A typical working week would be engaging with a company or spending time with my team to understand the insights from the engagements they've had during the week. I also spend some time with our marketing and sales teams on evaluating our ESG brand value and position. Some weeks I participate in speaking engagements at conferences and attend events where I present our ESG thought leadership and asset stewardship agenda to the wider investment community. Other weeks I spend my time reading research papers from both internal and external sources to ensure I keep up with the latest developments in ESG or developing our own thought leadership.
Can you tell us a bit about your career path?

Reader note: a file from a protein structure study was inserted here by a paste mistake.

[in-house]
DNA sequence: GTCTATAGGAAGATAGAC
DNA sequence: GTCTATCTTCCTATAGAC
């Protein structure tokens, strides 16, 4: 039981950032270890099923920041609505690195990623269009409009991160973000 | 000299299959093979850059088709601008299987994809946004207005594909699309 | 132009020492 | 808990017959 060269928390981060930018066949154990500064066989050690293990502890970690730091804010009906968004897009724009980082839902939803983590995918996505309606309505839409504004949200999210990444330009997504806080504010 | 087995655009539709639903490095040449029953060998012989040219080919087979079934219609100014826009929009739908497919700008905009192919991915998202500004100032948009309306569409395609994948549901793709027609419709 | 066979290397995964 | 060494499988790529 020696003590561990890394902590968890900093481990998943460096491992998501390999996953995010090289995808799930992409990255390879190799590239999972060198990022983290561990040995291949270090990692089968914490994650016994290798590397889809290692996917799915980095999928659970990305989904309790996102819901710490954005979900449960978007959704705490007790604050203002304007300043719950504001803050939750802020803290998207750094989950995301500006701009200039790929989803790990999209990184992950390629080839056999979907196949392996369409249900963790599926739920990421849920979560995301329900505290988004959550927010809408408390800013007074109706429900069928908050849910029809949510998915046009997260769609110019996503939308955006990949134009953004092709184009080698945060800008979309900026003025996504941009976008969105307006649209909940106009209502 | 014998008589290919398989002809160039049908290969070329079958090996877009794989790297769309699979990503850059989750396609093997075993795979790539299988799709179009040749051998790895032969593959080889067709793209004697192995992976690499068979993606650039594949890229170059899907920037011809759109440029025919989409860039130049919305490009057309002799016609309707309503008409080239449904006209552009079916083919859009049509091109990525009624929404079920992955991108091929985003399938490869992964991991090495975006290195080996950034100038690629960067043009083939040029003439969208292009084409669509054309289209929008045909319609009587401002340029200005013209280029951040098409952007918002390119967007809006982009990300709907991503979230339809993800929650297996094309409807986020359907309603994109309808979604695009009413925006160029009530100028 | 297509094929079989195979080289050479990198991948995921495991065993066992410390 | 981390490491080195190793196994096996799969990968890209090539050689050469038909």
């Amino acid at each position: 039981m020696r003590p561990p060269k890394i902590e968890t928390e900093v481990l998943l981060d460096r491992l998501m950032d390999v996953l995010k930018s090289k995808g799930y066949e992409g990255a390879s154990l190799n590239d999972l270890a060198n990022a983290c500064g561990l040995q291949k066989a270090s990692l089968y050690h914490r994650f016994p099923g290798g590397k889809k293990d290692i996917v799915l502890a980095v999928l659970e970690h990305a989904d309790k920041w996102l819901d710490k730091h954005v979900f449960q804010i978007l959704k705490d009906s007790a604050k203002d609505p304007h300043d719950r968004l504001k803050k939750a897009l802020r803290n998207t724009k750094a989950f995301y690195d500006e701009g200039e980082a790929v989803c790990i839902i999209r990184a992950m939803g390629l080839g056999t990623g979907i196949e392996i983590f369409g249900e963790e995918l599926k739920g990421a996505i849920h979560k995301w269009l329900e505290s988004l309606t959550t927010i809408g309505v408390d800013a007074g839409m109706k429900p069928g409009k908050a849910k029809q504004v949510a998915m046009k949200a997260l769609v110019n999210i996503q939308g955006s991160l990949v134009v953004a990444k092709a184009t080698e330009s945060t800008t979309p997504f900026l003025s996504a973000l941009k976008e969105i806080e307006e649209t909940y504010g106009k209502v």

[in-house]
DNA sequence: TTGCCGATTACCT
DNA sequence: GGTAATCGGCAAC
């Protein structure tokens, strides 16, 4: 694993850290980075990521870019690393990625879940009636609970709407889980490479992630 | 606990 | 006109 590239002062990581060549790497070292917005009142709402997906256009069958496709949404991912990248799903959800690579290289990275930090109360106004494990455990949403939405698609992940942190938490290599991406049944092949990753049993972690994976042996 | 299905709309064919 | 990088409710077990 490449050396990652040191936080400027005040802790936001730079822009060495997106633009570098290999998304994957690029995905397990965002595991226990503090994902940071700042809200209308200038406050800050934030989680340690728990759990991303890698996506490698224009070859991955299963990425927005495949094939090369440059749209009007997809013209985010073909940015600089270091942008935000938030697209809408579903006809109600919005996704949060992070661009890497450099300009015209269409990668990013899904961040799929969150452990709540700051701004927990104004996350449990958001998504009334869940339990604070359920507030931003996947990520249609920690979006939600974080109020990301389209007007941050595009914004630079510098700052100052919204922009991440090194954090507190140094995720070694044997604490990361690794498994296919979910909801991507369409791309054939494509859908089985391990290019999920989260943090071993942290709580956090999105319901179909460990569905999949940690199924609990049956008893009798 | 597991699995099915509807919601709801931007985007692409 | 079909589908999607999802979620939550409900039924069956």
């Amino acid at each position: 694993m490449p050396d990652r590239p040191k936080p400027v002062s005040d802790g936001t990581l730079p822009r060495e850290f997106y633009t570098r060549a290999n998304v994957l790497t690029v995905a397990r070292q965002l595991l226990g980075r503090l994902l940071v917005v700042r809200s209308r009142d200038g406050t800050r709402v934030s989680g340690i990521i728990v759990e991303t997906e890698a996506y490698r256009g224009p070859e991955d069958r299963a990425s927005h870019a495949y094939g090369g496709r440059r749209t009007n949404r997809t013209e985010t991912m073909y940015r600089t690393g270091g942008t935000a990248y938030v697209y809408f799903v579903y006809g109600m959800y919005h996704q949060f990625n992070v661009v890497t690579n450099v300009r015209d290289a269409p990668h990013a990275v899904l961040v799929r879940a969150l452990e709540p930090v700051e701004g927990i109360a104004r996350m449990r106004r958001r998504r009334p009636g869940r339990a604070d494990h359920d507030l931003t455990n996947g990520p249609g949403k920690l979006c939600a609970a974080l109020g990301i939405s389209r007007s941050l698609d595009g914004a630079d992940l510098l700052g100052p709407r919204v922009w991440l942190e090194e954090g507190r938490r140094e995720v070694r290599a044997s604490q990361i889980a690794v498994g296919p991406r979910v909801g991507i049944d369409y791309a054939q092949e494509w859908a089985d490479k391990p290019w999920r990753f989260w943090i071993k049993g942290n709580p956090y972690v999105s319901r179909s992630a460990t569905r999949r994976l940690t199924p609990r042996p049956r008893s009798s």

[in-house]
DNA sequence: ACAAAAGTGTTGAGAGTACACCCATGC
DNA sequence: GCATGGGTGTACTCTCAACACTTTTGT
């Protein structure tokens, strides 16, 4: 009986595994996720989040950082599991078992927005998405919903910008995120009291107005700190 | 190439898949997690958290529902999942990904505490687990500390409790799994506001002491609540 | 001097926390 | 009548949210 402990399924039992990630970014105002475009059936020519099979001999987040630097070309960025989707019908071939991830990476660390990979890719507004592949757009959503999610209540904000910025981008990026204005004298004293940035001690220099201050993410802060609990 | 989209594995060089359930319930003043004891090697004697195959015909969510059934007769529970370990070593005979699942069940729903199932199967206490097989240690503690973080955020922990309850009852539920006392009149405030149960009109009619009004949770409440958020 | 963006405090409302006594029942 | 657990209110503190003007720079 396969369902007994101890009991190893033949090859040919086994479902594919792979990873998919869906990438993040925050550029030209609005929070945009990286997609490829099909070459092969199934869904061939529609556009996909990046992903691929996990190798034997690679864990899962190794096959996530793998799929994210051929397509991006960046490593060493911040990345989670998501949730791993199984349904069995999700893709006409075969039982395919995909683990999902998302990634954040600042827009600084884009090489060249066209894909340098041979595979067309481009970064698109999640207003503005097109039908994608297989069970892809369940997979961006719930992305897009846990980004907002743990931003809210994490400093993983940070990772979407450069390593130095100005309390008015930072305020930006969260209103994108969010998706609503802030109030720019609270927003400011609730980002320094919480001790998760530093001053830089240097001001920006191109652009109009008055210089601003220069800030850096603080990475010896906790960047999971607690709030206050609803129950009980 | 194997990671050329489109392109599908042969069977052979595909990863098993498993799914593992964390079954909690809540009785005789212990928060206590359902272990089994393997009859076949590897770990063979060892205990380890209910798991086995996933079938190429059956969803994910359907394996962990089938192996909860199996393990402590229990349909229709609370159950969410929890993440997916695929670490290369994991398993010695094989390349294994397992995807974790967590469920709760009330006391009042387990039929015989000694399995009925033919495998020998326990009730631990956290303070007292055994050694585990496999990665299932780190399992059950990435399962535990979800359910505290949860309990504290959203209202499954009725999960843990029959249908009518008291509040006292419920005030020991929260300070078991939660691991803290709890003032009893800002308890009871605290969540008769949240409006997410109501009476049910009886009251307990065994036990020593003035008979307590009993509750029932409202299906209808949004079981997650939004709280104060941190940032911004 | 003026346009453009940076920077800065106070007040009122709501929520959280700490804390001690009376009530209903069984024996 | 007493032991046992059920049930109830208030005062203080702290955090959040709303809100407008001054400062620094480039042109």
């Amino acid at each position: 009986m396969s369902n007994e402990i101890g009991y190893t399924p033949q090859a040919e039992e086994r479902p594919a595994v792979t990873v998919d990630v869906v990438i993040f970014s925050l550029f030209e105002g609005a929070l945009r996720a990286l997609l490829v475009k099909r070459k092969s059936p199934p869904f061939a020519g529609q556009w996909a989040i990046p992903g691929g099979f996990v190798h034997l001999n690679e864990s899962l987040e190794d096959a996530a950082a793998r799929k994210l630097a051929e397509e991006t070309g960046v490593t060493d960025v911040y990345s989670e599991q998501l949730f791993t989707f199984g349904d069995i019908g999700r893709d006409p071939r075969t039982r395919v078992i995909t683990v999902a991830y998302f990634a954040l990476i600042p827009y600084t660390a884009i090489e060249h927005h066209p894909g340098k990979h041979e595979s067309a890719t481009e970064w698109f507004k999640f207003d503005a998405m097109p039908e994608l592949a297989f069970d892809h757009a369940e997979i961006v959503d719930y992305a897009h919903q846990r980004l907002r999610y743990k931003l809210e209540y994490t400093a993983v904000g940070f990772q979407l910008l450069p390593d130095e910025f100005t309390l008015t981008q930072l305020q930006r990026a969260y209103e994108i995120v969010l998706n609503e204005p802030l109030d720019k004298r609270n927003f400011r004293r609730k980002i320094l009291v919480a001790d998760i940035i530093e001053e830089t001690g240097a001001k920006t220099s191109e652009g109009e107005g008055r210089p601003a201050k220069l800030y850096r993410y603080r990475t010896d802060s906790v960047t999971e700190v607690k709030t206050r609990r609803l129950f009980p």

I grew up in India and graduated from Mumbai University with a Bachelor’s Degree in Commerce. Right out of college I enrolled with the Institute of Chartered Accountants of India, I also worked for the internal audit and consulting firms for five years as part of my article clerkship. After qualifying as a Chartered Accountant, I moved to the US and started an MBA course at Yale University's School of Management with the aim of starting a career in strategic consulting. That's when Enron and WorldCom happened. These are the events that changed not only my life, but also financial markets because the crux of the crisis was corporate governance. It was during this period, in my second year of the MBA program, when I realised that corporate governance was very important from an investment perspective and I decided to specialise in this area. I thought that every investment house would want somebody with my accounting background, as well as somebody who understands business, investment, companies and strategy. I was so very wrong! When I graduated, it was purely a legal and compliance field. And they didn’t know what to do with me because I was not a lawyer.